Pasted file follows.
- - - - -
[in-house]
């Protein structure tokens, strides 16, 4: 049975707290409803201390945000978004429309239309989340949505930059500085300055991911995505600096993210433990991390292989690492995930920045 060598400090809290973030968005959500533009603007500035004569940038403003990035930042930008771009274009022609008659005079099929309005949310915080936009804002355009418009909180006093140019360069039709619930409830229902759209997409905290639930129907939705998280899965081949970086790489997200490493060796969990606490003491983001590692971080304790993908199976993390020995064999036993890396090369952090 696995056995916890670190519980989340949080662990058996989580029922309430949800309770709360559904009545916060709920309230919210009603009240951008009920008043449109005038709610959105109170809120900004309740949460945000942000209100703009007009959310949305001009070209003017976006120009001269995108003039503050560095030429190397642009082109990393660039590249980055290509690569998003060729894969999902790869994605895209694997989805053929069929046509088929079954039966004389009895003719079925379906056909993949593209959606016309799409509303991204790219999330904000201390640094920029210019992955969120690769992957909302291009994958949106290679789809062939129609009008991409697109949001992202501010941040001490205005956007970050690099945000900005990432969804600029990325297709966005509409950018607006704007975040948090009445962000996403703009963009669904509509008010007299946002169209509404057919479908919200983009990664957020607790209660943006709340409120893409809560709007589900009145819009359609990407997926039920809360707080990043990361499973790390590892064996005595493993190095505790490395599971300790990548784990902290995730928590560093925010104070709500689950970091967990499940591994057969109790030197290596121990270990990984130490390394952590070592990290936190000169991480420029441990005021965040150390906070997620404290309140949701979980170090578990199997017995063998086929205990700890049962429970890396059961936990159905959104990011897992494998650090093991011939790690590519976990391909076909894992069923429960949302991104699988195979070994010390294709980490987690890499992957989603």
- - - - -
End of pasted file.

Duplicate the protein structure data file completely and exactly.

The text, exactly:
[in-house]
């Protein structure tokens, strides 16, 4: 049975707290409803201390945000978004429309239309989340949505930059500085300055991911995505600096993210433990991390292989690492995930920045 060598400090809290973030968005959500533009603007500035004569940038403003990035930042930008771009274009022609008659005079099929309005949310915080936009804002355009418009909180006093140019360069039709619930409830229902759209997409905290639930129907939705998280899965081949970086790489997200490493060796969990606490003491983001590692971080304790993908199976993390020995064999036993890396090369952090 696995056995916890670190519980989340949080662990058996989580029922309430949800309770709360559904009545916060709920309230919210009603009240951008009920008043449109005038709610959105109170809120900004309740949460945000942000209100703009007009959310949305001009070209003017976006120009001269995108003039503050560095030429190397642009082109990393660039590249980055290509690569998003060729894969999902790869994605895209694997989805053929069929046509088929079954039966004389009895003719079925379906056909993949593209959606016309799409509303991204790219999330904000201390640094920029210019992955969120690769992957909302291009994958949106290679789809062939129609009008991409697109949001992202501010941040001490205005956007970050690099945000900005990432969804600029990325297709966005509409950018607006704007975040948090009445962000996403703009963009669904509509008010007299946002169209509404057919479908919200983009990664957020607790209660943006709340409120893409809560709007589900009145819009359609990407997926039920809360707080990043990361499973790390590892064996005595493993190095505790490395599971300790990548784990902290995730928590560093925010104070709500689950970091967990499940591994057969109790030197290596121990270990990984130490390394952590070592990290936190000169991480420029441990005021965040150390906070997620404290309140949701979980170090578990199997017995063998086929205990700890049962429970890396059961936990159905959104990011897992494998650090093991011939790690590519976990391909076909894992069923429960949302991104699988195979070994010390294709980490987690890499992957989603």